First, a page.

Anne: But that's not really the case. There were other concertos in that set (from which "The Four Seasons" came) that had descriptive names, such as "The Sea Storm" and "Pleasure" and "The Hunt." But it's these concertos (The Four Seasons) that stand out because of the sonnets that were attached. This music was just lost and bombed out in World War II. The Ricordi Publishing House was destroyed in World War II, and it's just amazing to think, how all these relics from the past survive...

Laurie: …or don't.

Anne: We'll never know.

Laurie: Tell me about this "Concerto for Three Violins" by Vivaldi. As I understand it you recorded all three solo parts on the del Gesù.

Anne: I'm a glutton for punishment -- that just took so much work to record! I guess I wanted to out-do the (Bach) Double and see what a triple would be like. Don't even ask about a quartet, that will never, ever happen!

Laurie: What are some of the challenges of doing a trio with yourself?!

Anne: (she laughs) I discovered the Triple, and was just blown away by the rich writing. I think it's on par with the Bach Double; it's just that good. It's hardly ever performed, and I'm not sure why. It has one of the most beautiful melodies in the second movement, where the third violinist has the melody. I thought it would be an interesting challenge, to show all the facets of the violin, what it could do as a trio!

Then the Pärt -- Kristjan Jarvi introduced that piece to me, and I learned it when I played in Estonia last summer. It was so good, I fell in love with it and I felt it was perfect for this album. People might ask, "What? Pärt with Vivaldi?" But it is a Baroque-inspired, "Passacaglia." It's almost like a palette-cleanser, with so much Vivaldi on the album. (The Pärt makes you sit up and listen to the Triple a little more carefully.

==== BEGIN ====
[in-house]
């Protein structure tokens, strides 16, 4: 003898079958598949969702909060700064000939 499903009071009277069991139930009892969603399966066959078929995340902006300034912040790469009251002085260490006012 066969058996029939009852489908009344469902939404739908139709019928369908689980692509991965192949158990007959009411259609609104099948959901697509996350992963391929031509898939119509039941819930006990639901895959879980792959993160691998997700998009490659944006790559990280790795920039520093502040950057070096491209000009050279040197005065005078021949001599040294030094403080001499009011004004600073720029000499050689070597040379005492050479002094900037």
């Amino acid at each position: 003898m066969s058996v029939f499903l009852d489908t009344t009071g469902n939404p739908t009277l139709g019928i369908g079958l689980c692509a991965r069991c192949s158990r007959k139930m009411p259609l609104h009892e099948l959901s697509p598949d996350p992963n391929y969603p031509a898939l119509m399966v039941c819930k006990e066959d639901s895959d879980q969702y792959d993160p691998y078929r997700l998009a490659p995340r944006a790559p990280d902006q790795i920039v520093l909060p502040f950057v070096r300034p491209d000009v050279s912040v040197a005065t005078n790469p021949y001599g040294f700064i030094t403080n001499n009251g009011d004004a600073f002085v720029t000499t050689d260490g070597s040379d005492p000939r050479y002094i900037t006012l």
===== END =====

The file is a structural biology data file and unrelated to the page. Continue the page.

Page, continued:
Laurie: A little sorbet in there. (The Pärt) sort of shivers a little at the beginning, almost like "Winter." It did make me think of "Winter," and then I noticed -- I wondered what the orchestration was, did I hear a celeste in there?

Anne: It's a vibraphone -- we had to get that instrument there especially for the piece.

Laurie: I thought, "Harry Potter's just flown in!" for a second.

Anne: (She laughs) It's a vibraphone.

Laurie: I'd never heard this piece before.

Anne: I'm going to be doing a version for two violins and stringed orchestra, with Vadim Gluzman, this June. It will be interesting to learn the second violin part. Arvo Pärt's music is so profound and so compelling -- he just says so much in such a short amount of time, it's so powerful. Even the ending of that piece, it almost sounds Mediterranean-Arabic -- you're not really quite sure where it's coming from, but the form is "Passacaglia"-style and the inspiration is Baroque. I think that he respects the old tradition, but writes such original music in an old style.

Laurie: I have another question for you, unrelated to your album. I wanted to ask you how you feel about what happened to Frank Almond. You are the owner and caretaker of three very valuable violins, and I think we all have been very upset by the theft of the "Lipinski" Strad, though happy that Frank is okay and the Strad was returned. I wondered what your take on it has been.